Trigeminal neuralgia is an impairment of the nerve that controls sensation in the face. It usually results from one of the blood vessels at the base of the brain coming into contact with the trigeminal nerve. People with this condition often find that excruciating pain can follow mild stimuli, such as putting on makeup or simply touching the face.
Trigeminal neuralgia is relatively rare in young people. Most people who are affected are fifty or older, and women are affected more often than men. Sometimes seen as a normal part of aging, it can also be related to some medical conditions, such as multiple sclerosis, or to strokes or surgical injuries.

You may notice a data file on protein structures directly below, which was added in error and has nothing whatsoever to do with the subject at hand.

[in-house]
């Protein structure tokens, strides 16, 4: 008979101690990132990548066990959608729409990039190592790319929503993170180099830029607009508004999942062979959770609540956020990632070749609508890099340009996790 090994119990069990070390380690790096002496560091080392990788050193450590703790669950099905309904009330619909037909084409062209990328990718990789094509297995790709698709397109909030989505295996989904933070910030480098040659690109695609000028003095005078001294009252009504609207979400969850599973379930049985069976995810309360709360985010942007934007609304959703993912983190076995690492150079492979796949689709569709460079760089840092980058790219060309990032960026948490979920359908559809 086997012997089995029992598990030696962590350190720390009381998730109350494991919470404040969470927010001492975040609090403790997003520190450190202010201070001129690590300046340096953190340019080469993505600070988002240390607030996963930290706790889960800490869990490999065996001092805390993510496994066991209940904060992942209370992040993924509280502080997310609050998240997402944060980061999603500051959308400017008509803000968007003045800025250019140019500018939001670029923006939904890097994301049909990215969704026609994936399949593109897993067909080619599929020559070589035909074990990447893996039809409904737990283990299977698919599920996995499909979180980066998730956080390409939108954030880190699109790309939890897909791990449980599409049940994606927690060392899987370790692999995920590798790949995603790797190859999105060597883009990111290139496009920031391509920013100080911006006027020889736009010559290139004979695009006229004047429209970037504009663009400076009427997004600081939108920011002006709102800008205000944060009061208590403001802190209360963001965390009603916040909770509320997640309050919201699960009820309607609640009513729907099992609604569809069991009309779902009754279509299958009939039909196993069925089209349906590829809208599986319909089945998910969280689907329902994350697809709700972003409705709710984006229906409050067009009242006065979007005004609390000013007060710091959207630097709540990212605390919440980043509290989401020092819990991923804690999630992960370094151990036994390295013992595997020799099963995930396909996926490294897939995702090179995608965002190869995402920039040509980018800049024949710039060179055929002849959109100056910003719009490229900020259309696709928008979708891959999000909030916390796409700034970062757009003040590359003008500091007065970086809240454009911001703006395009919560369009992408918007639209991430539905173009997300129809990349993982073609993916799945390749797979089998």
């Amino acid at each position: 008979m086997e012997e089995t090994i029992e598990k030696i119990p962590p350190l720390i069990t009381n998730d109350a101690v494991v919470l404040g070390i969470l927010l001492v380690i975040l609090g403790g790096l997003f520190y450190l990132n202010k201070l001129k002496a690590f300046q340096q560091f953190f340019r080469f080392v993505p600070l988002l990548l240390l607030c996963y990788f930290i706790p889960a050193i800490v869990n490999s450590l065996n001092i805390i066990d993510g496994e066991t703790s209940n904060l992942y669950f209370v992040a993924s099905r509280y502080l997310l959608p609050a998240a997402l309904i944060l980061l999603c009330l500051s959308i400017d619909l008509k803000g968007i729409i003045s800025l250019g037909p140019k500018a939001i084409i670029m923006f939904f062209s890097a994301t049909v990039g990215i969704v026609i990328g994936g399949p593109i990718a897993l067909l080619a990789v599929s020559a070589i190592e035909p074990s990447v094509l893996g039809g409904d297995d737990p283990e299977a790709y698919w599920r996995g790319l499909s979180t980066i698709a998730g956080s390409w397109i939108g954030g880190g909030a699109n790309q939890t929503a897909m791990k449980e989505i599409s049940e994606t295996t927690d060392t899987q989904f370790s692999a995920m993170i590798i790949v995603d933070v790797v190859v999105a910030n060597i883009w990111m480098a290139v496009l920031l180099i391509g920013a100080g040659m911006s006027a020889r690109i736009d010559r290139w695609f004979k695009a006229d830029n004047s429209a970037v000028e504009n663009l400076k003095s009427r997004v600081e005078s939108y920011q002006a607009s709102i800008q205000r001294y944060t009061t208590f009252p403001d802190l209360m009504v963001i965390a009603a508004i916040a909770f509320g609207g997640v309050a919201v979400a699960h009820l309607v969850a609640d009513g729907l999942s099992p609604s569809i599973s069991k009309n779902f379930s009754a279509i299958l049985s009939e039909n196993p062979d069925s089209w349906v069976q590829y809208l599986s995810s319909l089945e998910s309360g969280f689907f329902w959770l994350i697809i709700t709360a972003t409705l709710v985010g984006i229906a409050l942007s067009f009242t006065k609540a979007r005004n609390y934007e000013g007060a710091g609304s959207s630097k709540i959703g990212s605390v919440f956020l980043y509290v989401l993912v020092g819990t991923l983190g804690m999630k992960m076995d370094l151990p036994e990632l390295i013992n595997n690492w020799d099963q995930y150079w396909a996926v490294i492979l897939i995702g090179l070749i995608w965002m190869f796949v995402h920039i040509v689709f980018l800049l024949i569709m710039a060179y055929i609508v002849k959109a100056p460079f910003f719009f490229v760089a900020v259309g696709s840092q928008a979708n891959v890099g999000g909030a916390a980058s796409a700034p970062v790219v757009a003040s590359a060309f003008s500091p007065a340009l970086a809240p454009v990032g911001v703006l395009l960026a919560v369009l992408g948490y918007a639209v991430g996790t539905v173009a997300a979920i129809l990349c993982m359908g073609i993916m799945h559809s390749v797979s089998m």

Symptoms range from mild to severe, and include the following:
Most cases of trigeminal neuralgia happen intermittently, with the individual experiencing extended episodes of intense pain interspersed with pain-free periods. Attacks can be triggered by a variety of things, including the following: